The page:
For not being a high-tech person, I’ve adapted pretty well and learned to use a smart TV, a smart phone, even a smart watch that offers to call 911 when it thinks I’ve taken a tumble.
The most trouble I’ve had is with texting abbreviations, and I’ve learned to my chagrin that LOL doesn’t mean lots of love.
I’ll even admit to misspelling words in a text. Besides being a bad speller, I find those letters are small, my fingers clumsy, and I don’t stop to proofread before I touch send, or sometimes I accidently touch send when I haven’t completed my thought.
What has bewildered me lately is negative texting interpretation. I read an article in a writers’ newsletter where a mother texted her high school-aged son a message about when he was coming home from school. When the teen arrived home, he wanted to know what she meant by her text.
“I meant what it says—see you later.”
“But you ended with a period!” He thought she was angry with him because she had used a period to end the sentence. He wondered what he’d done wrong.
How did using proper punctuation in a text mean the sender was angry with the receiver?
In that article, psychology professor Celia Klin says a period can set a tone. She even ran a study of undergrads with the word Yup without a period and Yup. with the period. Turns out the majority of surveyed students thought the Yup. with the period was more negative, less sincere.
These are responses to the writer of that piece about using a period in texts:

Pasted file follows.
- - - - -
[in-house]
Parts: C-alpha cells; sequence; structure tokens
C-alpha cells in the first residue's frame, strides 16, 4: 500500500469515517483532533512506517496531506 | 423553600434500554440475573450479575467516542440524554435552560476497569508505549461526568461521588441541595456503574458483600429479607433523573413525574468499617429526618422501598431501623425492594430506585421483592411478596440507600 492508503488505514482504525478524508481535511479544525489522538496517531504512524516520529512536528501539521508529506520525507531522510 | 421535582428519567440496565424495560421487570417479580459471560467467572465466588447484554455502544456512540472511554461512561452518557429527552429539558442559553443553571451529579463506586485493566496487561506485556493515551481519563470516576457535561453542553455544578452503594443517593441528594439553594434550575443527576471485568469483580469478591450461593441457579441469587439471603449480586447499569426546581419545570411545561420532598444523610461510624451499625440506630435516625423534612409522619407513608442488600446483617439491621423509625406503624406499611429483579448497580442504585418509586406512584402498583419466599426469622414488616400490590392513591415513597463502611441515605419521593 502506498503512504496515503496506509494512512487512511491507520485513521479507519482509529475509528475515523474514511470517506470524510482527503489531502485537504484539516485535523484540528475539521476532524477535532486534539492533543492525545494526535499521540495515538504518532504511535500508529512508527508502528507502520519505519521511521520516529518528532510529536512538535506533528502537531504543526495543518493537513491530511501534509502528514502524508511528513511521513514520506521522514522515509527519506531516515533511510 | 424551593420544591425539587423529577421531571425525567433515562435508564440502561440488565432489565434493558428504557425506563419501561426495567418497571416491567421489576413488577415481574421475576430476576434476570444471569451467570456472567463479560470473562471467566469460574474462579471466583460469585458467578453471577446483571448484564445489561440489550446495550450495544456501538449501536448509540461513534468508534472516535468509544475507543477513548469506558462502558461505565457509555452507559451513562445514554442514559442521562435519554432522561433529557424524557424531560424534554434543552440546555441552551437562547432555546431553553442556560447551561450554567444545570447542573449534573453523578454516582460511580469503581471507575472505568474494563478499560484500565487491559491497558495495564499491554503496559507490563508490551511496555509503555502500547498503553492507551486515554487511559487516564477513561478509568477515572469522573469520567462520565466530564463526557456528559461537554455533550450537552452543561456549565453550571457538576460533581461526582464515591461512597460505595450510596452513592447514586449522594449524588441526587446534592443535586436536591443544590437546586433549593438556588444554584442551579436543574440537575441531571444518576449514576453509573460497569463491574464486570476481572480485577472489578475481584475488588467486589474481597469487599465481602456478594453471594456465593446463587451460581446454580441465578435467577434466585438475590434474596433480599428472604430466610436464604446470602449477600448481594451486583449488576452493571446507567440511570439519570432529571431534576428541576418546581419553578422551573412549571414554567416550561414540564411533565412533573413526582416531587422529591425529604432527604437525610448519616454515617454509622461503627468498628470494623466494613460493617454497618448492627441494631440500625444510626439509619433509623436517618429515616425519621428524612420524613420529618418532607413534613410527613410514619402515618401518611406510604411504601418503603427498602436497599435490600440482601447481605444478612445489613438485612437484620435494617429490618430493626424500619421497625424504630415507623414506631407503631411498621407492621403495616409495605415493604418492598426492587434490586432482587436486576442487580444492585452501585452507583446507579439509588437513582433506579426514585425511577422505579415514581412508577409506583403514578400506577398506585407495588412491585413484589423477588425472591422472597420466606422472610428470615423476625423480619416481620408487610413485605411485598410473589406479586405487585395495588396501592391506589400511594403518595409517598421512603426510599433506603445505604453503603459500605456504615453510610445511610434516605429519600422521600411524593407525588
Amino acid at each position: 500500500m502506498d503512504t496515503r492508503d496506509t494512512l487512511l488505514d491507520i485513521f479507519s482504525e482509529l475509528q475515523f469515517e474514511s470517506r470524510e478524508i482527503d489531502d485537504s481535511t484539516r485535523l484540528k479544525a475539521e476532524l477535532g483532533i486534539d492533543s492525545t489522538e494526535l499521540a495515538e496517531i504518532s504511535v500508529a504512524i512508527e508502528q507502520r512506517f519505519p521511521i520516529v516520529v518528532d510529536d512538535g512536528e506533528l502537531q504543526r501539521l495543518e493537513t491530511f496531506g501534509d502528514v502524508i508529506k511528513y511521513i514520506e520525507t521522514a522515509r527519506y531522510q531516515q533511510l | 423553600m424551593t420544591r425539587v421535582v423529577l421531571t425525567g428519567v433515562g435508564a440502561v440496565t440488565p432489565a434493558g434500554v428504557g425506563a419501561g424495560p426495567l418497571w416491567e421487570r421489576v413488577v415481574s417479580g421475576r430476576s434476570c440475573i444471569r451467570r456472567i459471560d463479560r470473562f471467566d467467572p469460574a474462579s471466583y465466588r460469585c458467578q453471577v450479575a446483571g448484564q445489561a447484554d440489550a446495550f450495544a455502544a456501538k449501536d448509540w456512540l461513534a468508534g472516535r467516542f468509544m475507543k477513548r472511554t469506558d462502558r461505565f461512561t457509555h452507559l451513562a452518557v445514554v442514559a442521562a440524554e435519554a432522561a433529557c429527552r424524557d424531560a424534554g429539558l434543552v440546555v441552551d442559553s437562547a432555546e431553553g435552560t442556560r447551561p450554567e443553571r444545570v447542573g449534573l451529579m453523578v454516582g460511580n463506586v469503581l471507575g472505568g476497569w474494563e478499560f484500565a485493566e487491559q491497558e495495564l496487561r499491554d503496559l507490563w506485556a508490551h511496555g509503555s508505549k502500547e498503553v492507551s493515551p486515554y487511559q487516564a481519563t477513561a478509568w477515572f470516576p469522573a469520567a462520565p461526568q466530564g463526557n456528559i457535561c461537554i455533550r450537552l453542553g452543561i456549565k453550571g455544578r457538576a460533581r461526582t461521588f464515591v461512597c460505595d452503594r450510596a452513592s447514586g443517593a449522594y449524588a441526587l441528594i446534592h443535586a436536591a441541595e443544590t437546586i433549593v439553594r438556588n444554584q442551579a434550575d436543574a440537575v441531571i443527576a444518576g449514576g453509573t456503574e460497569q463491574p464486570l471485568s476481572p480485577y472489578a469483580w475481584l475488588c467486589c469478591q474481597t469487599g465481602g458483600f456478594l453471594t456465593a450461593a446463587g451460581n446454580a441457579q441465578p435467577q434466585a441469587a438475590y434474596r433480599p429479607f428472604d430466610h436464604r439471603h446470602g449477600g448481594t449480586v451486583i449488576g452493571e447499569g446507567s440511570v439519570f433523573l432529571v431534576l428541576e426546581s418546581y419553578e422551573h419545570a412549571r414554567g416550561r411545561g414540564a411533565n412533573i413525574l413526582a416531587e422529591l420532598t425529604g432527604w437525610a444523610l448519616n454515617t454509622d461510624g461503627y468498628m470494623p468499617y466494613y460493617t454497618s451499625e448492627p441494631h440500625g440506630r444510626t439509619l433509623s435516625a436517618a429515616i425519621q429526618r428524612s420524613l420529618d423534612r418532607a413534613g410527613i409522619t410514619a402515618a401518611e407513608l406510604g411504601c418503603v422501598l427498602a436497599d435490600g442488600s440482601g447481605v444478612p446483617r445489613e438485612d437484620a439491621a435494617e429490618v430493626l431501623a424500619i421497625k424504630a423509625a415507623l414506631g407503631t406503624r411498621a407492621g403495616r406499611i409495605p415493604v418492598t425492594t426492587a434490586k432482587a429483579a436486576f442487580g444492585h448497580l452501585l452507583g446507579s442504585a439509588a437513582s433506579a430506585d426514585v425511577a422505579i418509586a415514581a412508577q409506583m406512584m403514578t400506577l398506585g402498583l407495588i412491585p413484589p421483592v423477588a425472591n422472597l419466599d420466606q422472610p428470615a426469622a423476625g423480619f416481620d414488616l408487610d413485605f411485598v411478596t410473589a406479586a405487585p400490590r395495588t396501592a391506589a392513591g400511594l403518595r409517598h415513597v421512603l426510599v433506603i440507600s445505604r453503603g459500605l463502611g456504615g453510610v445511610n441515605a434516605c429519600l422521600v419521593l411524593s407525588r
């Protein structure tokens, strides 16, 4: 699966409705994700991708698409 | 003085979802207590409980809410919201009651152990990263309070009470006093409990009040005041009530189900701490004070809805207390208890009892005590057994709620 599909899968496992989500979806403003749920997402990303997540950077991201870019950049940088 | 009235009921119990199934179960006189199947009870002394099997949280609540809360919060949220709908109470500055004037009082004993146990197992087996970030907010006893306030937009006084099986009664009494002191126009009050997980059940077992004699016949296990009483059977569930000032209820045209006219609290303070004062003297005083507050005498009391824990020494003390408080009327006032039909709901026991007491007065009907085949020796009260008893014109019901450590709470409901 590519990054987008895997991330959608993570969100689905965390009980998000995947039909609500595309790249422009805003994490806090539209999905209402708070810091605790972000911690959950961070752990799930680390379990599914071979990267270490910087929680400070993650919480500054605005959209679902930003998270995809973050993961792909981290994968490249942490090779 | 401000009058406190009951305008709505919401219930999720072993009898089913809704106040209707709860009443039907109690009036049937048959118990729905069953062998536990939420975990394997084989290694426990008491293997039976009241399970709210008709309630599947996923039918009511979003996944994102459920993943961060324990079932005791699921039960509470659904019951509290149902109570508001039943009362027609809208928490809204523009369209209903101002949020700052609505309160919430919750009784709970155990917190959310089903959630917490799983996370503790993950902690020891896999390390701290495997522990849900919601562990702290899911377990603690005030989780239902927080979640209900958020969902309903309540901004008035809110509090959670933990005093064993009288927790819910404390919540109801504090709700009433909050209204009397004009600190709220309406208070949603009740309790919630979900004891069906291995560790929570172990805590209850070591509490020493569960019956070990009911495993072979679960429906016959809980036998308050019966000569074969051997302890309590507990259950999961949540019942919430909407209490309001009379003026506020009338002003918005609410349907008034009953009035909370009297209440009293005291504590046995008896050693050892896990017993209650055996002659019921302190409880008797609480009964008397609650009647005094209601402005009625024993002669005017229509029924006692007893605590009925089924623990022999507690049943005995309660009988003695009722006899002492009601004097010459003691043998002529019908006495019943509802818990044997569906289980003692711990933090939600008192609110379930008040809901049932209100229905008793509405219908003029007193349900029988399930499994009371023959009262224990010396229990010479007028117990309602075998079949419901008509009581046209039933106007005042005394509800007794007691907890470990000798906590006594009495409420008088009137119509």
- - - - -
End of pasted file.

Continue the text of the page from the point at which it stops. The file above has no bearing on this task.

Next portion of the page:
- “I actually really don’t like getting text messages that end in periods because it always feels so hard and passive-aggressive. Like, are you mad? What’s going on? Like, did I do something wrong?”
- “If it’s like ‘OK.’, that’s like, I don’t want to talk to you anymore.”
- “If we’re just talking about, like, our favorite movie or something, and someone uses a period at the end of a sentence, I’m not gonna take it, like, aggressively.”
My first grade teacher is turning over in her grave, and I’m tired of all the perceived slights. How can some people think the simple innocent period is aimed at their self-esteem? Why look for ways to take offense?
The period controversy reminds me of the two wolves legend, attributed to various Native American tribes and told as a story of a grandpa talking to his grandson.
“Inside you, inside me, inside all of us, two wolves are fighting,” the grandpa says.
“One is evil – he is anger, envy, sorrow, regret, greed, arrogance, self-pity, guilt, resentment, inferiority, lies, false pride, superiority, and ego.”
“And the other one?” the boy asks.
“The other is good – he is joy, peace, love, hope, serenity, humility, kindness, benevolence, empathy, generosity, truth, compassion, and faith.”
“Which wolf will win the fight?” the boy asks.
“The one you feed,” the grandpa says.